“Congress recognized that some people get in over their heads, and if the government has had the statutory amount of time to slap liens on your property and take other actions to collect the taxes and has not collected, then taxpayers ought to be able to discharge the tax debt,” Kuney says.

Heinkel says the IRS can take almost everything a taxpayer owns in order to satisfy a tax debt, even assets that are otherwise exempt from the claims of creditors, such as IRAs and equity in a homestead. But if the tax debt has satisfied all the requirements for dischargeability, the IRS is limited to the assets the taxpayer had at the time he filed for bankruptcy, and only if the IRS has filed a lien before the bankruptcy filing.

In cases that are audited, whether they go to Tax Court or not, Heinkel says, there frequently is a situation where the three-year and two-year rules are met, and the additional assessment coming from the audit will not be dischargeable until after the assessment has been made and 240 days have passed.

Because the IRS can’t file a lien for that later assessment until after the assessment is made, this often presents a great opportunity for bankruptcy planning, Heinkel says.

Many of his clients will wait for the assessment to be made and file bankruptcy on the 241st day after the assessment. If the IRS has not filed a federal tax lien by that date, and Heinkel says the IRS rarely does, then the debtor is allowed to keep “exempt” assets that would have been lost otherwise, such as IRAs.

How tax laws applied to Simpkins

In Simpkins’ case, all back income taxes had been assessed on or before March 12, 2012. He filed his Chapter 7 petition on Nov. 9, 2012, 242 days later.

Simpkins’ assets that could potentially be liquidated in bankruptcy to pay debts included non-real estate interests in several businesses – more on that later – and in real estate. The real estate consisted of the Shelbyville home he shares with his wife and a minority interest in commercial real estate related to the Nashville Banner.

He and Robinson own their home in Shelbyville as tenants by the entireties. Legally, that means he and his wife both own all of the house, rather than each spouse owning half. Generally, creditors other than the IRS can’t touch either spouse’s interest in property owned as tenants by the entireties while the other spouse is living.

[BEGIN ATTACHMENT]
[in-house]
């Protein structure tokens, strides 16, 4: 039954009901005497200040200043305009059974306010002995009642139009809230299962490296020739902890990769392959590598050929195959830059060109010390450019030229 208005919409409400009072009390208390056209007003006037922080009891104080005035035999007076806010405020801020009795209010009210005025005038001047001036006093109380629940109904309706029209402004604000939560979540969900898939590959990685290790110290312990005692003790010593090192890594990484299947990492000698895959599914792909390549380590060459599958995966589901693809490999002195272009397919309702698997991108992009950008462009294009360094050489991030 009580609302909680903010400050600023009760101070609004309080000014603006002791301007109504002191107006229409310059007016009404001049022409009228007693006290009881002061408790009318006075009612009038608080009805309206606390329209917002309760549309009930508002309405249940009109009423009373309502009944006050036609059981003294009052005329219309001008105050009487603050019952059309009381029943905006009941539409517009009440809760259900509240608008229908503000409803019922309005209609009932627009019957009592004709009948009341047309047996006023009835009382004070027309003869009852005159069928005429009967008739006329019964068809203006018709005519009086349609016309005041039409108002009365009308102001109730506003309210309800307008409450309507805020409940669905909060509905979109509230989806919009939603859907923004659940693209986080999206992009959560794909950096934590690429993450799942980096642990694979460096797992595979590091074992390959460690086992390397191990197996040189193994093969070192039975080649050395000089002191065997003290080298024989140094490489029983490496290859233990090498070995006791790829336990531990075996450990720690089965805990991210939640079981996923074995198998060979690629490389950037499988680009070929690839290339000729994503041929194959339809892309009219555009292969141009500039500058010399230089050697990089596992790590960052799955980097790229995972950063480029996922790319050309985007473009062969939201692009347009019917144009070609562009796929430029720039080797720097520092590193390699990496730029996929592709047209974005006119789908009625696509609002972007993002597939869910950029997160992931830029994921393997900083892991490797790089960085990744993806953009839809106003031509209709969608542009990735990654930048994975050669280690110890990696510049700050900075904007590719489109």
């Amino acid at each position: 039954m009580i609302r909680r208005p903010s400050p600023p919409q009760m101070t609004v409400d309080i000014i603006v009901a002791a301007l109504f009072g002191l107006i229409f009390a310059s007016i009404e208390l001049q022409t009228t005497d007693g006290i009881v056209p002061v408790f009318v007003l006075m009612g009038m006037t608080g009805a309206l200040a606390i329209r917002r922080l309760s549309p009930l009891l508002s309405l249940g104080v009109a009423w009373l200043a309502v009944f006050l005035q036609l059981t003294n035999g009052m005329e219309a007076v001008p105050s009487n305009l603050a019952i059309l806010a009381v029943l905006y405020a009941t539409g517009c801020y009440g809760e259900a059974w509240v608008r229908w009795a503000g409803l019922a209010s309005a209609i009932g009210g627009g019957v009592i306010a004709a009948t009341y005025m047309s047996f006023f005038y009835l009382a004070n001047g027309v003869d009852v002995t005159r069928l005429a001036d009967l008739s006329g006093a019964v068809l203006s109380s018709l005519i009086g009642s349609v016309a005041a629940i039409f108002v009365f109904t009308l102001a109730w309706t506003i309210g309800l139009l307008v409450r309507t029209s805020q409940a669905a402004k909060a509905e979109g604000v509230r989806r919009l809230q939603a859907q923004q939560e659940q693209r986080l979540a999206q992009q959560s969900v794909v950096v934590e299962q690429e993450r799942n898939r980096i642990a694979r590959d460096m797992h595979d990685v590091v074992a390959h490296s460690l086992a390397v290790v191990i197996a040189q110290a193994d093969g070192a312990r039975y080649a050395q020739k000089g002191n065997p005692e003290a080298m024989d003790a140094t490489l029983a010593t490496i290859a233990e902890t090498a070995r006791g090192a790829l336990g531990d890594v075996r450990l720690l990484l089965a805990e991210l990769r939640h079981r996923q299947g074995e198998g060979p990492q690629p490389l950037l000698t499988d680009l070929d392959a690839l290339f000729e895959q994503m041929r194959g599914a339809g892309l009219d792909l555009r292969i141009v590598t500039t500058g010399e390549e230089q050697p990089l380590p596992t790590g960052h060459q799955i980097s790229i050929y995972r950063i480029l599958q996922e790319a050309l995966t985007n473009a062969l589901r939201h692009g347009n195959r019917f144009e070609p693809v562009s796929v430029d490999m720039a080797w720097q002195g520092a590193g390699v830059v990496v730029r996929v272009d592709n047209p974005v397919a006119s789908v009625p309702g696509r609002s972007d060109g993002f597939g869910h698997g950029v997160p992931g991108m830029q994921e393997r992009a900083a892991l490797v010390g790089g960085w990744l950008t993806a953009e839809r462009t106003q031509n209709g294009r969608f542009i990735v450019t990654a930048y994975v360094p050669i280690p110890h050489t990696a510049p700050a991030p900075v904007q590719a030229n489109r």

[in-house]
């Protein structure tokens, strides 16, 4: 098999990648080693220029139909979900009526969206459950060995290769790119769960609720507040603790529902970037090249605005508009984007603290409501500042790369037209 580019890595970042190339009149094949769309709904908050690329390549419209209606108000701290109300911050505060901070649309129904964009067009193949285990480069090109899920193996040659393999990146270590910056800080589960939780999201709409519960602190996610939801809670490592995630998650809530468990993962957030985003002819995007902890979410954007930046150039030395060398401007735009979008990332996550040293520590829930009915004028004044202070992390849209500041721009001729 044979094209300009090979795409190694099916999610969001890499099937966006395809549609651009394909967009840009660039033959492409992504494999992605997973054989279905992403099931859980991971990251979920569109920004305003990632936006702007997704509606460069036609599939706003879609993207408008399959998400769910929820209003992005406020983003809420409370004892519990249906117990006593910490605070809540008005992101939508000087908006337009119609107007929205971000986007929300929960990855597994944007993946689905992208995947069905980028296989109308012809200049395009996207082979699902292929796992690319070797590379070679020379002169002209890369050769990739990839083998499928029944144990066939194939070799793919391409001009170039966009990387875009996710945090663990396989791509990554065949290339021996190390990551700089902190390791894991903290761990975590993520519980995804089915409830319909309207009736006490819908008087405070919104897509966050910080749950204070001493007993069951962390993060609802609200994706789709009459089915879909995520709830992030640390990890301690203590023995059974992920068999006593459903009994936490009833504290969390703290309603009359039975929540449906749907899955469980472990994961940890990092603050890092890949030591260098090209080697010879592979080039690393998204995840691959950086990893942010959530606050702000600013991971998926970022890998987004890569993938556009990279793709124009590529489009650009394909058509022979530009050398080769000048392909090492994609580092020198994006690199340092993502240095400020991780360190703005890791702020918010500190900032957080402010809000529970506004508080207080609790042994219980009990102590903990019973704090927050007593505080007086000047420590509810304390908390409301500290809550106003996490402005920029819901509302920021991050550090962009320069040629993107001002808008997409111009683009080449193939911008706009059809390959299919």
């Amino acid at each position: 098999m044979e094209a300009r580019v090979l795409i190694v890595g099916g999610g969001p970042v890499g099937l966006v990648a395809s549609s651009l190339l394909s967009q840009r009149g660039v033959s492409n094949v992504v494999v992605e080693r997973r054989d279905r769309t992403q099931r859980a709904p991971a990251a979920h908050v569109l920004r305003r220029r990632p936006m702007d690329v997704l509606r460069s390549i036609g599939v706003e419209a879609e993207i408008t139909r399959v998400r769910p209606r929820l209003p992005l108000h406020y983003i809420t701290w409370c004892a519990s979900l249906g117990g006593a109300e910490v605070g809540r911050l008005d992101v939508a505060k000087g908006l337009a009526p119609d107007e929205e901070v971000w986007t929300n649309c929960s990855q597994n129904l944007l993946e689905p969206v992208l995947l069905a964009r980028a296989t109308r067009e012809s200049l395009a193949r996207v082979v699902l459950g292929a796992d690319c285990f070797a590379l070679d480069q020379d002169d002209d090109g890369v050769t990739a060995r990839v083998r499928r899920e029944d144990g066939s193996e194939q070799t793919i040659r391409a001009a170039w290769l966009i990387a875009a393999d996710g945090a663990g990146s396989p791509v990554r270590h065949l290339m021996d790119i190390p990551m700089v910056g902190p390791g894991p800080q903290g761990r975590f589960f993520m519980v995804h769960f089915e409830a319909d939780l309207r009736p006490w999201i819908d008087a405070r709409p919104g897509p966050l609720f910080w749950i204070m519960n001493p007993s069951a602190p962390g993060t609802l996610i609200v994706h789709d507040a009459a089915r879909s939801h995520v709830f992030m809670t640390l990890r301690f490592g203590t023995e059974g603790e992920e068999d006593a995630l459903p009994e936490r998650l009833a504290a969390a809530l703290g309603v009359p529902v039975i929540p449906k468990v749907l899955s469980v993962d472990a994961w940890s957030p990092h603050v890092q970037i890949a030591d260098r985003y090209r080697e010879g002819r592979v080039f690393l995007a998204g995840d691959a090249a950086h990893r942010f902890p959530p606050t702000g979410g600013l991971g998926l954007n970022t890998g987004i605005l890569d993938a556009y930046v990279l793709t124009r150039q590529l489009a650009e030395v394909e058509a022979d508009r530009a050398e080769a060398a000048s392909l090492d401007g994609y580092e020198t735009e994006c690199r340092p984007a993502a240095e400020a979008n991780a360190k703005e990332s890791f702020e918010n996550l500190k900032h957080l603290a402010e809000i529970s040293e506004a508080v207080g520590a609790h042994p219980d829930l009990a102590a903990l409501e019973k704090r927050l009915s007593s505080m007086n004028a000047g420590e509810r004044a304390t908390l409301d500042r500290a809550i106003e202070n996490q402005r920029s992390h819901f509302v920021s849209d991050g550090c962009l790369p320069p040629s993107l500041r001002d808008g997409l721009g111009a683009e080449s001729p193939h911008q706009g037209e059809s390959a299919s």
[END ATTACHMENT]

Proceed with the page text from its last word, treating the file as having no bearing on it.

There also was a mortgage on the home that exceeded the value Simpkins declared for his interest in it.

For all intents and purposes, there was no value for creditors in the home, which Simpkins kept along with the mortgage debt.

Simpkins also had a partial interest in real estate listed as “Nashville Banner Properties (Some properties 50 percent ownership interest and some 30 percent ownership interest) subject to $10.00 per year lease that expires 2049.”

According to the schedule of real property assets Simpkins filed in bankruptcy court, the Nashville Banner Properties had a value of $1 offset by a secured claim of $1. Bankruptcy attorney Norton said debtors will sometimes assign a value of a dollar to property if they’re unsure of the value or if they believe the value is nominal.

Simpkins testified under oath about his assets in the meeting of creditors, held in January 2013 with his attorney and the bankruptcy trustee, attorney Trudy Edwards of Winchester, present. No creditors attended.

Edwards has declined to comment for this article, saying only that the bankruptcy court can sell only what a debtor owns in a property and referring this reporter to publicly available online bankruptcy court records.

Creditors meetings are open to the public, and a recording of the 17-minute hearing was available through the federal court’s U.S. Trustee’s office. In the hearing Edwards noted she had received “quite a bit” of material via e-mail the previous day. She asked specifically about the Nashville Banner properties.

“I realize they may not be of much value because of the lease,” she said, “but I would like to see a list of the Banner properties and that lease agreement.”

“I’ve been diligently trying to locate that lease agreement,” Simpkins replied. “My attorney on that transaction has not been able to locate it, either. The last resort is the other party on the lease, who is Gannett, that owns the Tennessean.”

The $10-a-year lease could not be found in the bankruptcy records available to the public online on PACER.

A search for the lease in property records with the Davidson County Register of Deeds was unsuccessful.

Ownership of 1100 Broadway

The list of Banner properties Simpkins gave the bankruptcy court includes 16 tracts in and around 1100 Broadway, the home of the Banner and Tennessean since 1938.

Simpkins and his current wife, former Nashville Circuit Court Judge Muriel Robinson, now live in rural Bedford County on a farm south of Shelbyville.

-- Lyle Graves | The Ledger

When the Banner ceased operations in 1998, the afternoon paper’s two owners held partial interests in the 16 tracts, which cover 4.4 acres in all. Some tracts front on Broadway’s 1100 block and others front on Porter Street.

Two tracts are along 12th Avenue North across the street from the main Tennessean building and are used for parking. Others range along 11th Avenue North, a street that has seen a huge makeover from the city to create another walkable Gulch neighborhood.

(Gannett owns additional nearby property separate and apart from what it accumulated over the years with the Banner.)

Documentation filed with the bankruptcy court in 2012 gave the 2008 appraised tax value of the 16 properties as $4.1 million for the land alone.

The 2013 tax appraisals exceeded $8 million, according to online information from the Davidson County Property Assessor’s Office.

The goal of appraisals is to approximate the fair market value of the property, or the most probable price the property would sell for on the open market under usual circumstances, as the web site states.